The Secret Garden | Study Guide

Frances Hodgson Burnett

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The Secret Garden | Chapter 14 : A Young Rajah | Summary

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Summary

The next day, Mary tells Martha she has found Colin. Martha is instantly alarmed and fears she will lose her position. Mary tells her she won't because Colin was glad Mary came, asked her to stay, and even showed her the portrait of his mother. Mary tells Martha that Colin wants her to visit him every day and Martha is to let Mary know when he wants her. Martha grows more fearful of losing her position, but Mary reassures her by telling her she must do whatever Colin orders, but it is to be kept a secret. Mary admits she thinks Colin "almost liked me." Martha thinks Mary must have bewitched Colin as he is ill tempered and never wants anyone to see him.

Martha explains Colin's medical history and relationship with his father, Mr. Craven. When Mrs. Craven died shortly after Colin was born, his father "went off his head," and a doctor considered putting Mr. Craven in an asylum. Mr. Craven "would not set eyes on th' baby" and said Colin would be a hunchback and it would be better if he died. Colin has a weak back, has had to be kept lying down, and for a while wore a brace. A London doctor ordered the brace removed and said Colin had too much medicine and was spoiled. He is frequently sick and has had colds, rheumatic fever, and even typhoid. Martha shares what her mother, Mrs. Sowerby, thinks: there no reason a child should live who doesn't get any fresh air and lies around all day. Mary suggests it would do Colin good to go outside and watch things grow in a garden, as it has been for her.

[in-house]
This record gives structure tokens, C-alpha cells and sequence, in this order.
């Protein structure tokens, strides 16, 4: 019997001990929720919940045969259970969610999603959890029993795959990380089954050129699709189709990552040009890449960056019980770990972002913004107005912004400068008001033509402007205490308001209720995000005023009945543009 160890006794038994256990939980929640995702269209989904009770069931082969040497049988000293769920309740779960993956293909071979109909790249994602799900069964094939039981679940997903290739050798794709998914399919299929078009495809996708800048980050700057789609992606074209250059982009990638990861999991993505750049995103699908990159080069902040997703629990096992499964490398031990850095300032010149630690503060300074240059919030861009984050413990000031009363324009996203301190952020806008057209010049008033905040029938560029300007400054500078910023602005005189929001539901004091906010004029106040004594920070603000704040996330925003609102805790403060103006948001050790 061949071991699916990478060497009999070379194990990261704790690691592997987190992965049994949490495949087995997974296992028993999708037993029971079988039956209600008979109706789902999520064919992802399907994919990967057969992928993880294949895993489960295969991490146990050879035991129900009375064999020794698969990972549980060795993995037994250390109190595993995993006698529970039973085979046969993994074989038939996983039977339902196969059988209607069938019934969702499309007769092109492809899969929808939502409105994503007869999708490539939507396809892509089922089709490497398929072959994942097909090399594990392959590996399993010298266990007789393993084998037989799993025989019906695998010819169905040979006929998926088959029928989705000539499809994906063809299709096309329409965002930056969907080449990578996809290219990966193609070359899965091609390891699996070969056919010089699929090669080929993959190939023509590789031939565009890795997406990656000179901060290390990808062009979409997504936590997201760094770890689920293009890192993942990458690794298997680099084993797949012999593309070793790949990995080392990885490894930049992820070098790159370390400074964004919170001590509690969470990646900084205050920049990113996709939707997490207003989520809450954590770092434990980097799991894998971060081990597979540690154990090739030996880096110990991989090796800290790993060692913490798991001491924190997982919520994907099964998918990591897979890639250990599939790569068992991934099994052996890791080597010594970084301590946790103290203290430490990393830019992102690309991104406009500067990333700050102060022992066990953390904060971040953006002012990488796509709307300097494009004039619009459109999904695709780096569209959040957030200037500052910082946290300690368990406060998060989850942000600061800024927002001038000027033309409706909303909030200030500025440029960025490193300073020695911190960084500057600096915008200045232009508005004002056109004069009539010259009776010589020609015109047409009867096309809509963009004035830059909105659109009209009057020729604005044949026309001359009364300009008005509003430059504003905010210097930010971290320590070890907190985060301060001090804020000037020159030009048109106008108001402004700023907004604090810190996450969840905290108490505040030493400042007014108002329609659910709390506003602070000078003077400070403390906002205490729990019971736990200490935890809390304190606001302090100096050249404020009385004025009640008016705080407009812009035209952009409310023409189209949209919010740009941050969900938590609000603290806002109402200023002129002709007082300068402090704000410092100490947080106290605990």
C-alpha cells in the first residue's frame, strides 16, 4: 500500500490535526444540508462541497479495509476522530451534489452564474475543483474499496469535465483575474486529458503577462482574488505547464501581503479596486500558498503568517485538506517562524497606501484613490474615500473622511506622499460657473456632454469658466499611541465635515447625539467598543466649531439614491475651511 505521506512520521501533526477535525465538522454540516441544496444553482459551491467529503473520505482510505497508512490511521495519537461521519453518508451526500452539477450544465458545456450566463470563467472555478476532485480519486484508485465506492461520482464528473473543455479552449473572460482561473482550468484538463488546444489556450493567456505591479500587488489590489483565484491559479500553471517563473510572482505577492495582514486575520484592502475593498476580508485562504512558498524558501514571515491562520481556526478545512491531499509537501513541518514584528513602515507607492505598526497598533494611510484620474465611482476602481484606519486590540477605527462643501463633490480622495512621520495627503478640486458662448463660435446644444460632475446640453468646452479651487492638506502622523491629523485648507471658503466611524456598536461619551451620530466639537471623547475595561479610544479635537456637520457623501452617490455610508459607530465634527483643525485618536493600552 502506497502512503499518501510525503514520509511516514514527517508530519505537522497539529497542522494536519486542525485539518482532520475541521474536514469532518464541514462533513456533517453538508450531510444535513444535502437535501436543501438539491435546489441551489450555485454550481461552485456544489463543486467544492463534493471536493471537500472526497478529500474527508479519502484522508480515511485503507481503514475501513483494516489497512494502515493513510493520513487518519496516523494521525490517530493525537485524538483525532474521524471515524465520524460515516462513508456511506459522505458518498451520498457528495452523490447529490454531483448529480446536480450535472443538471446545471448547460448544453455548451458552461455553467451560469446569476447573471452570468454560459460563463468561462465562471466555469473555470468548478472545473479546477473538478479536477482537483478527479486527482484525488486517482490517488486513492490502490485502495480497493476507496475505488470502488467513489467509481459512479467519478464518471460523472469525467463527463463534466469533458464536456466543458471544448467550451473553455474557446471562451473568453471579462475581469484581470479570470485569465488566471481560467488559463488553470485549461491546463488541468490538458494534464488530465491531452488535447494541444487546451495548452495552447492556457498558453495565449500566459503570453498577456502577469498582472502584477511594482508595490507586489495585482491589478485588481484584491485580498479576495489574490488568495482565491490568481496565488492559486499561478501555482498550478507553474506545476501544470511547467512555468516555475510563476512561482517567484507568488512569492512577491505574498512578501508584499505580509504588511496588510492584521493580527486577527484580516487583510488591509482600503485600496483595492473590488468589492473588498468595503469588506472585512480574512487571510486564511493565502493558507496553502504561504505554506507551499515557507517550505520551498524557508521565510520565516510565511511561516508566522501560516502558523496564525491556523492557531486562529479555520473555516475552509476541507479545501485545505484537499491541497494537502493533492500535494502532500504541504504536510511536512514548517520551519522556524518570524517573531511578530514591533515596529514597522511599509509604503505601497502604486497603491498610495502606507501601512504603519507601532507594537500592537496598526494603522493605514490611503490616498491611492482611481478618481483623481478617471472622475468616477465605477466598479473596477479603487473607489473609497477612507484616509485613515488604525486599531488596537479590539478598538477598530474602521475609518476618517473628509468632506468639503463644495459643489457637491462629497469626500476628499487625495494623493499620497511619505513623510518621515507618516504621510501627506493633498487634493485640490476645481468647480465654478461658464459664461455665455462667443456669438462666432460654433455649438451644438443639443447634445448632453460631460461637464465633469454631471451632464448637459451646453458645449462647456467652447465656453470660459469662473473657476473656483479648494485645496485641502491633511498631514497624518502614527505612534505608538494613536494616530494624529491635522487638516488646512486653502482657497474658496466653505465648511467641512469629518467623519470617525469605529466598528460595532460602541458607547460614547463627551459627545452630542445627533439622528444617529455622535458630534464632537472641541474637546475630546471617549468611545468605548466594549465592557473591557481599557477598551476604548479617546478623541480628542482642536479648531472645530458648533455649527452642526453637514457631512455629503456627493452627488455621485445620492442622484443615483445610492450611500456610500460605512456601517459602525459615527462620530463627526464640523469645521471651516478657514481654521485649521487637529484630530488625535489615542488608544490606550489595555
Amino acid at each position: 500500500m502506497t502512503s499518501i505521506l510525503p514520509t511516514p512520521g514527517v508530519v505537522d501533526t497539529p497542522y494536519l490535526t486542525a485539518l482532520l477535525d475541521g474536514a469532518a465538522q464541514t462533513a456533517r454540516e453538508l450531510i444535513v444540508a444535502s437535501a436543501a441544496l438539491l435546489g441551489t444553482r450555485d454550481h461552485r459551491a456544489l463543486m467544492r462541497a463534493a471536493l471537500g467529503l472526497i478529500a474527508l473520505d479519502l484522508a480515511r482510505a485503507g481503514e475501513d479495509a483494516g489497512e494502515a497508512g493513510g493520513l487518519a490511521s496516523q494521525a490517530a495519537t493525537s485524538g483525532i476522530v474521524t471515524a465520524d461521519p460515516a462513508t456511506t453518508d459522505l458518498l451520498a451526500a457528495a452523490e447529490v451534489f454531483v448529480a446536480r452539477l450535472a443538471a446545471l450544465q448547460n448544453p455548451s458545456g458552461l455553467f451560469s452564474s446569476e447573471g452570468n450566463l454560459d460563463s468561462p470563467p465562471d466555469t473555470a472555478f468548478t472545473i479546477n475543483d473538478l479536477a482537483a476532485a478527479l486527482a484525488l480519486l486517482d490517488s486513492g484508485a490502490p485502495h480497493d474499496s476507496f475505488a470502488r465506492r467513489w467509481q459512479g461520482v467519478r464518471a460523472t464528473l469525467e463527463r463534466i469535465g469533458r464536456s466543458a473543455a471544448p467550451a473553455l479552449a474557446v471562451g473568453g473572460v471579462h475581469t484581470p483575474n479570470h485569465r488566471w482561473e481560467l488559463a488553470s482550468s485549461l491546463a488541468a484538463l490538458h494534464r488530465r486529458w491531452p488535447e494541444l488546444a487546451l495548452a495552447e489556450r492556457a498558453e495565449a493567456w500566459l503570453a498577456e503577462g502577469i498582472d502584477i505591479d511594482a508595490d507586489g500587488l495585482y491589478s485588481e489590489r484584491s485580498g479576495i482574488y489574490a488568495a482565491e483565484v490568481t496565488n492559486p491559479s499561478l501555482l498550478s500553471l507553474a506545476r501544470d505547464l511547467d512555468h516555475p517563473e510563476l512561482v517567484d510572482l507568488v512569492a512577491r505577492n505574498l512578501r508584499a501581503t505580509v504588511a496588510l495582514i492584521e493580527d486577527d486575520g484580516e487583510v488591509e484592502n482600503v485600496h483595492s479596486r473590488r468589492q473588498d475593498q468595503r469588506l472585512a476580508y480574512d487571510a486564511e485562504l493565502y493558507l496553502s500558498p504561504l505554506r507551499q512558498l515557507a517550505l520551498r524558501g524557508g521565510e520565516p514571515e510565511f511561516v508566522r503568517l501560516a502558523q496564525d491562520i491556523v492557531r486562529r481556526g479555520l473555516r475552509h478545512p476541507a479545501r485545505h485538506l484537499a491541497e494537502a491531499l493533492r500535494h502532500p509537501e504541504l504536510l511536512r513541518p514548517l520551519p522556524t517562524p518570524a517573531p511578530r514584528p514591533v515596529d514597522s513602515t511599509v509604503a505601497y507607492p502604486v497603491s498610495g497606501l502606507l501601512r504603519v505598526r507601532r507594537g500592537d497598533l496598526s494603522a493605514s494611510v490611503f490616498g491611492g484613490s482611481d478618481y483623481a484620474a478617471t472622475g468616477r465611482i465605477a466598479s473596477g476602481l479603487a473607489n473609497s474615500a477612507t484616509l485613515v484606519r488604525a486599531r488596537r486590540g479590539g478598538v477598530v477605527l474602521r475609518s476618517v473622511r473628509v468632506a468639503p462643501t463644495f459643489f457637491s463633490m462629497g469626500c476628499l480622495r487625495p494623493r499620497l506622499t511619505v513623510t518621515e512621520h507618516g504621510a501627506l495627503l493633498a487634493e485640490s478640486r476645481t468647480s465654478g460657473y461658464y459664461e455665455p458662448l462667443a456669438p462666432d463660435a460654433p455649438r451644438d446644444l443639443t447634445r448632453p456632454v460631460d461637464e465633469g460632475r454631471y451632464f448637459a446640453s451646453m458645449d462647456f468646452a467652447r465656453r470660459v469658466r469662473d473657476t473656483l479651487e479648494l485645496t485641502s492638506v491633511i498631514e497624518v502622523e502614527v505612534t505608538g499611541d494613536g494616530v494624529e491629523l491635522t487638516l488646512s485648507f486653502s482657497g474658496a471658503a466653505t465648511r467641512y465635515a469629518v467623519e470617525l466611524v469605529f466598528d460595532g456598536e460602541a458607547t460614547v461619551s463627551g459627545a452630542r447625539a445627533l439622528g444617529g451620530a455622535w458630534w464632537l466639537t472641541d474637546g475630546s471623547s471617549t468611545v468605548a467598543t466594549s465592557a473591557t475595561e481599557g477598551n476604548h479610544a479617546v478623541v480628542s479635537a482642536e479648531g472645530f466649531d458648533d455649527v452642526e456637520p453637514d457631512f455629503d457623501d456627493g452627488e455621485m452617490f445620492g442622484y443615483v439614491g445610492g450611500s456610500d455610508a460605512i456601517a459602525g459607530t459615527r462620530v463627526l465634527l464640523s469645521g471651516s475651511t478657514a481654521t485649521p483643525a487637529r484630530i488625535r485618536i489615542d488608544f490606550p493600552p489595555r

Colin sends for Mary. When she arrives, she tells him of Martha's fear. Colin orders Martha to come to his room. He tells her she must do what he pleases and reassures her she will not come to harm for obeying his orders. After Martha leaves, Mary tells Colin that the way he spoke to Martha reminded her of how a boy who was a rajah, a prince in India, spoke to his people. Then she tells Colin how different he is from Dickon. Colin points to a picture in a book of a snake charmer and asks if Dickon can charm snakes. Mary explains that he plays music for animals and they listen, but it's not magic. Instead he knows the animals' ways.

Mary describes the allure of the moor, and Colin complains how he never sees anything because he is ill. Mary suggests he could go on the moor someday. He says he can't because he is going to die. Disliking his talk of death, as if he is boasting about it, Mary tells him that if people wished she would die, she would determine not to. She asks Colin who wishes him dead. He tells her the servants and his father would, and so would Dr. Craven because he would then inherit Misselthwaite Manor. Colin says his London doctor said, "The lad might live if he would make up his mind to it. Put him in the humor." Mary decides Dickon would put Colin in the humor because he is "always talking about live things. He never talks about dead things or things that are ill."